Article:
Determinism and predeterminism

While the terms are sometimes used interchangeably, fatalism, determinism, and predeterminism are distinct, as each emphasizes a different aspect of the futility of human will or the foreordination of destiny. However, all these doctrines share common ground.

Determinists generally agree that human actions affect the future but that human action is itself determined by a causal chain of prior events. Their view does not accentuate a "submission" to fate or destiny, whereas fatalists stress an acceptance of future events as inevitable. Determinists believe the future is fixed specifically due to causality; fatalists and predeterminists believe that some or all aspects of the future are inescapable but, for fatalists, not necessarily due to causality.

Fatalism is a looser term than determinism. The presence of historical "indeterminisms" or chances, i.e. events that could not be predicted by sole knowledge of other events, is an idea still compatible with fatalism. Necessity (such as a law of nature) will happen just as inevitably as a chance—both can be imagined as sovereign. This idea has roots in Aristotle's work, "De interpretatione".

Theological fatalism is the thesis that infallible foreknowledge of a human act makes the act necessary and hence unfree. If there is a being who knows the entire future infallibly, then no human act is free. The early Islamic philosopher, Al Farabi, makes the case that if God does in fact know all human actions and choices, then Aristotle's original solution to this dilemma stands.

Idle argument

One famous ancient argument regarding fatalism was the so-called Idle Argument. It argues that if something is fated, then it would be pointless or futile to make any effort to bring it about. The Idle Argument was described by Origen and Cicero and it went like this:

The Idle Argument was anticipated by Aristotle in his De Interpretatione chapter 9. The Stoics considered it to be a sophism and the Stoic Chrysippus attempted to refute it by pointing out that consulting the doctor would be as much fated as recovering. He seems to have introduced the idea that in cases like that at issue two events can be co-fated, so that one cannot occur without the other.

Logical fatalism and the argument from bivalence

The main argument for logical fatalism goes back to antiquity. This is an argument that depends not on causation or physical circumstances but rather is based on presumed logical truths. There are numerous versions of this argument, including those by Aristotle and Richard Taylor. These arguments have been objected to and elaborated on with some effect.

The key idea of logical fatalism is that there is a body of true propositions (statements) about what is going to happen, and these are true regardless of when they are made. So, for example, if it is true today that tomorrow there will be a sea battle, then there cannot fail to be a sea battle tomorrow, since otherwise it would not be true today that such a battle will take place tomorrow.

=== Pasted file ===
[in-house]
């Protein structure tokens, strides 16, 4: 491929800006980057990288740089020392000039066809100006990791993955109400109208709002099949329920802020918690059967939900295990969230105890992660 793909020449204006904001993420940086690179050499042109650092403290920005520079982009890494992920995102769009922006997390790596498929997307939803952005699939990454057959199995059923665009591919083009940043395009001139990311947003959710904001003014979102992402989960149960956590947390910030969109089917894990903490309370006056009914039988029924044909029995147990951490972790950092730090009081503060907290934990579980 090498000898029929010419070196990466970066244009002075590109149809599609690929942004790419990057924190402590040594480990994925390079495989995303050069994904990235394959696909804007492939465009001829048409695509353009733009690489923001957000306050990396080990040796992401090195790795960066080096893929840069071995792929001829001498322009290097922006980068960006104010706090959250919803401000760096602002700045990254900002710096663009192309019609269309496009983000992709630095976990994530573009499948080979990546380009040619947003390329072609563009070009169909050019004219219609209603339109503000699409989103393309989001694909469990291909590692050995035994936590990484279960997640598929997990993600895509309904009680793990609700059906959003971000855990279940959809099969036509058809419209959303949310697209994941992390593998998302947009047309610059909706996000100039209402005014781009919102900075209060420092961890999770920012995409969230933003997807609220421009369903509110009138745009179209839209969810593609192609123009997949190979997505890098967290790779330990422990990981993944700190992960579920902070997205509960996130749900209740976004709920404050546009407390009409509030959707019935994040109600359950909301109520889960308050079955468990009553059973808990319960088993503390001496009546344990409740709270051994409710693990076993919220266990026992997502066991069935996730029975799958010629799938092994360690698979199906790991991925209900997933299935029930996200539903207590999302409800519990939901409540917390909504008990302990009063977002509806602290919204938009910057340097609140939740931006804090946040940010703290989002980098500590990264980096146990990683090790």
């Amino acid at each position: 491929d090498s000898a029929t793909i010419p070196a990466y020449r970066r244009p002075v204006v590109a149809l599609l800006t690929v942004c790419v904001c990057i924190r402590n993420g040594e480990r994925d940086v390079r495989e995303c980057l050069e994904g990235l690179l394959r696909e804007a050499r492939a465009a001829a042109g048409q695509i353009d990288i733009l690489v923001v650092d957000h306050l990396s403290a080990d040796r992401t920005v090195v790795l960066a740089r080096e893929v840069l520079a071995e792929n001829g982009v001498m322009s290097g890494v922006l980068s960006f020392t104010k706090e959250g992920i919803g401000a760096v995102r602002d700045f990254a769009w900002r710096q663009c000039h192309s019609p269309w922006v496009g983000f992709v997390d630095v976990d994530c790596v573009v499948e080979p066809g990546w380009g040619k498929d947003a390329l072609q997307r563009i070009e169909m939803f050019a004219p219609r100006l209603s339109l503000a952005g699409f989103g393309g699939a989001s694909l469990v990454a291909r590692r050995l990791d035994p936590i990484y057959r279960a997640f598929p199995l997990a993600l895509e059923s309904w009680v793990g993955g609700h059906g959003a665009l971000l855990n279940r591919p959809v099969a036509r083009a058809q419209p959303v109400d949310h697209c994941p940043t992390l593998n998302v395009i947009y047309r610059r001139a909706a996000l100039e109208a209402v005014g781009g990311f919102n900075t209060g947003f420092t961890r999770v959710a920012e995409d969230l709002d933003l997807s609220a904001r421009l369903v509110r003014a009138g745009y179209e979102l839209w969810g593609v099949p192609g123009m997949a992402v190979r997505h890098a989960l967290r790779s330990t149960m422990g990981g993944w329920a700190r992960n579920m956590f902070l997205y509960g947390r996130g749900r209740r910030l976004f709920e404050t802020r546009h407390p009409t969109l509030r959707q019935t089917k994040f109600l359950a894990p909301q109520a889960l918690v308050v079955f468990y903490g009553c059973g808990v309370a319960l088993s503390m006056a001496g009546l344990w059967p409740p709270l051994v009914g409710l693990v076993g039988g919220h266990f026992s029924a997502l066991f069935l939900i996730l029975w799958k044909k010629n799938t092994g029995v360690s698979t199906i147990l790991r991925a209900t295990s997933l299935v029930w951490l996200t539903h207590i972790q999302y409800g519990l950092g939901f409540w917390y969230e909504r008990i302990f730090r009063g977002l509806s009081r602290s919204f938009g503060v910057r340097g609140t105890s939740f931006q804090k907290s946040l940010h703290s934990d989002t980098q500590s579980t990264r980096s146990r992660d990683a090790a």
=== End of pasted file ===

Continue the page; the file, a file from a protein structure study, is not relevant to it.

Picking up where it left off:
The argument relies on applying principle of bivalence to future contingents, regarding that a statement about the future is either true or false. However, this does not apply if the future is considered to be undetermined meaning that the truth value of a statement can only be determined once the event occurs.


Semantic equivocation

One criticism comes from the novelist David Foster Wallace, who in a 1985 paper "Richard Taylor's Fatalism and the Semantics of Physical Modality" suggests that Taylor reached his conclusion of fatalism only because his argument involved two different and inconsistent notions of impossibility. Wallace did not reject fatalism per se, as he wrote in his closing passage, "if Taylor and the fatalists want to force upon us a metaphysical conclusion, they must do metaphysics, not semantics. And this seems entirely appropriate." Willem deVries and Jay Garfield, both of whom were advisers on Wallace's thesis, expressed regret that Wallace never published his argument. In 2010, the thesis was, however, published posthumously as Time, Fate, and Language: An Essay on Free Will.

See also


  1. ^ Also, see the article on predeterminism.
  2. ^ For instance, Friedrich Nietzsche discusses what he calls "Turkish fatalism" in his book The Wanderer and His Shadow.


  1. ^ a b c d Rice, Hugh (Winter 2018). "Fatalism". In Zalta, Edward N. (ed.). Stanford Encyclopedia of Philosophy. Stanford University: Center for the Study of Language and Information. Retrieved 5 April 2020.
  2. ^ a b Solomon, Robert C. (October 2003). "On Fate and Fatalism". Philosophy East and West. 53 (4). University of Hawaii Press: 435–454. doi:10.1353/pew.2003.0047. JSTOR 1399977. S2CID 170753493.
  3. ^ a b Taylor, Richard (January 1962). "Fatalism". The Philosophical Review. 71 (1). Duke University Press: 56–66. doi:10.2307/2183681. JSTOR 2183681.
  4. ^ Zagzebski, Linda. "Foreknowledge and Free Will". Stanford Encyclopedia of Philosophy. Retrieved 7 June 2020.
  5. ^ Stambaugh, Joan (1994). Other Nietzsche, The. SUNY Press. p. 81. ISBN 9781438420929.
  6. ^ Friedrich Nietzsche, The Wanderer and His Shadow, 1880, Türkenfatalismus